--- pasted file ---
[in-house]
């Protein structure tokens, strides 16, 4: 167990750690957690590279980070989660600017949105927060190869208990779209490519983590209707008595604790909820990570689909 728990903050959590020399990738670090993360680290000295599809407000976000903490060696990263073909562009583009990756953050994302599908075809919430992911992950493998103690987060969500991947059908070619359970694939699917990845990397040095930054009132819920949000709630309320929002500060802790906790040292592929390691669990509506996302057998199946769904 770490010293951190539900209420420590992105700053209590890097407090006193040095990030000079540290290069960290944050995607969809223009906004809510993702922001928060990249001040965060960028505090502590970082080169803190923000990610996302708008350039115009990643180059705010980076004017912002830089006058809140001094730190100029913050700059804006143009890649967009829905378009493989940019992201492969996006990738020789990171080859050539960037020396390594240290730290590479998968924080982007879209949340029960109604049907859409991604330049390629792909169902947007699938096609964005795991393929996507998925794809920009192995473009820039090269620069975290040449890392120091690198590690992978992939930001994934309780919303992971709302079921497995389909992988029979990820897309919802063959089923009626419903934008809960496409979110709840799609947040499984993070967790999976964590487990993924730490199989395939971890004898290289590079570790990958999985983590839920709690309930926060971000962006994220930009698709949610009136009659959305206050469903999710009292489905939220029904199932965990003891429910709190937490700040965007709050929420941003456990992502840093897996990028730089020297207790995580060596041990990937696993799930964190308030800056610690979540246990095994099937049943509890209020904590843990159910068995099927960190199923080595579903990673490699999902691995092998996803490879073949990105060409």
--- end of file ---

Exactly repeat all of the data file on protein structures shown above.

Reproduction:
[in-house]
């Protein structure tokens, strides 16, 4: 167990750690957690590279980070989660600017949105927060190869208990779209490519983590209707008595604790909820990570689909 728990903050959590020399990738670090993360680290000295599809407000976000903490060696990263073909562009583009990756953050994302599908075809919430992911992950493998103690987060969500991947059908070619359970694939699917990845990397040095930054009132819920949000709630309320929002500060802790906790040292592929390691669990509506996302057998199946769904 770490010293951190539900209420420590992105700053209590890097407090006193040095990030000079540290290069960290944050995607969809223009906004809510993702922001928060990249001040965060960028505090502590970082080169803190923000990610996302708008350039115009990643180059705010980076004017912002830089006058809140001094730190100029913050700059804006143009890649967009829905378009493989940019992201492969996006990738020789990171080859050539960037020396390594240290730290590479998968924080982007879209949340029960109604049907859409991604330049390629792909169902947007699938096609964005795991393929996507998925794809920009192995473009820039090269620069975290040449890392120091690198590690992978992939930001994934309780919303992971709302079921497995389909992988029979990820897309919802063959089923009626419903934008809960496409979110709840799609947040499984993070967790999976964590487990993924730490199989395939971890004898290289590079570790990958999985983590839920709690309930926060971000962006994220930009698709949610009136009659959305206050469903999710009292489905939220029904199932965990003891429910709190937490700040965007709050929420941003456990992502840093897996990028730089020297207790995580060596041990990937696993799930964190308030800056610690979540246990095994099937049943509890209020904590843990159910068995099927960190199923080595579903990673490699999902691995092998996803490879073949990105060409």